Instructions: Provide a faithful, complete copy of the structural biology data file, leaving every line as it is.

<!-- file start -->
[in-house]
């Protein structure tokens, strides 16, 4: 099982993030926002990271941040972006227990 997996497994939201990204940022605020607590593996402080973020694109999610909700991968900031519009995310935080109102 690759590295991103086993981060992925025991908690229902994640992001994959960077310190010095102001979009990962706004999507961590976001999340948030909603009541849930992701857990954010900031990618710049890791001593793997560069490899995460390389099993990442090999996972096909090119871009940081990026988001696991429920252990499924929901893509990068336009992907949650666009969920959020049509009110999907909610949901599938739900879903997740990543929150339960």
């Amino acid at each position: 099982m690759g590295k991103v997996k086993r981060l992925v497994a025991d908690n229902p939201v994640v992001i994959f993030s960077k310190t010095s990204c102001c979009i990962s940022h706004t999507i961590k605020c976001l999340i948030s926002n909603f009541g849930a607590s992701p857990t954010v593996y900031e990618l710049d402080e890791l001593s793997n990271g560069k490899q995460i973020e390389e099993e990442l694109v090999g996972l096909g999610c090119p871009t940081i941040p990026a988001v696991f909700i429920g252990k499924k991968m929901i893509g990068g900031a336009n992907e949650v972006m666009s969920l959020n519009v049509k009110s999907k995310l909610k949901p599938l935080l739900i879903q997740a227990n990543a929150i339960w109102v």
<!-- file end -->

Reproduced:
[in-house]
């Protein structure tokens, strides 16, 4: 099982993030926002990271941040972006227990 997996497994939201990204940022605020607590593996402080973020694109999610909700991968900031519009995310935080109102 690759590295991103086993981060992925025991908690229902994640992001994959960077310190010095102001979009990962706004999507961590976001999340948030909603009541849930992701857990954010900031990618710049890791001593793997560069490899995460390389099993990442090999996972096909090119871009940081990026988001696991429920252990499924929901893509990068336009992907949650666009969920959020049509009110999907909610949901599938739900879903997740990543929150339960």
């Amino acid at each position: 099982m690759g590295k991103v997996k086993r981060l992925v497994a025991d908690n229902p939201v994640v992001i994959f993030s960077k310190t010095s990204c102001c979009i990962s940022h706004t999507i961590k605020c976001l999340i948030s926002n909603f009541g849930a607590s992701p857990t954010v593996y900031e990618l710049d402080e890791l001593s793997n990271g560069k490899q995460i973020e390389e099993e990442l694109v090999g996972l096909g999610c090119p871009t940081i941040p990026a988001v696991f909700i429920g252990k499924k991968m929901i893509g990068g900031a336009n992907e949650v972006m666009s969920l959020n519009v049509k009110s999907k995310l909610k949901p599938l935080l739900i879903q997740a227990n990543a929150i339960w109102v």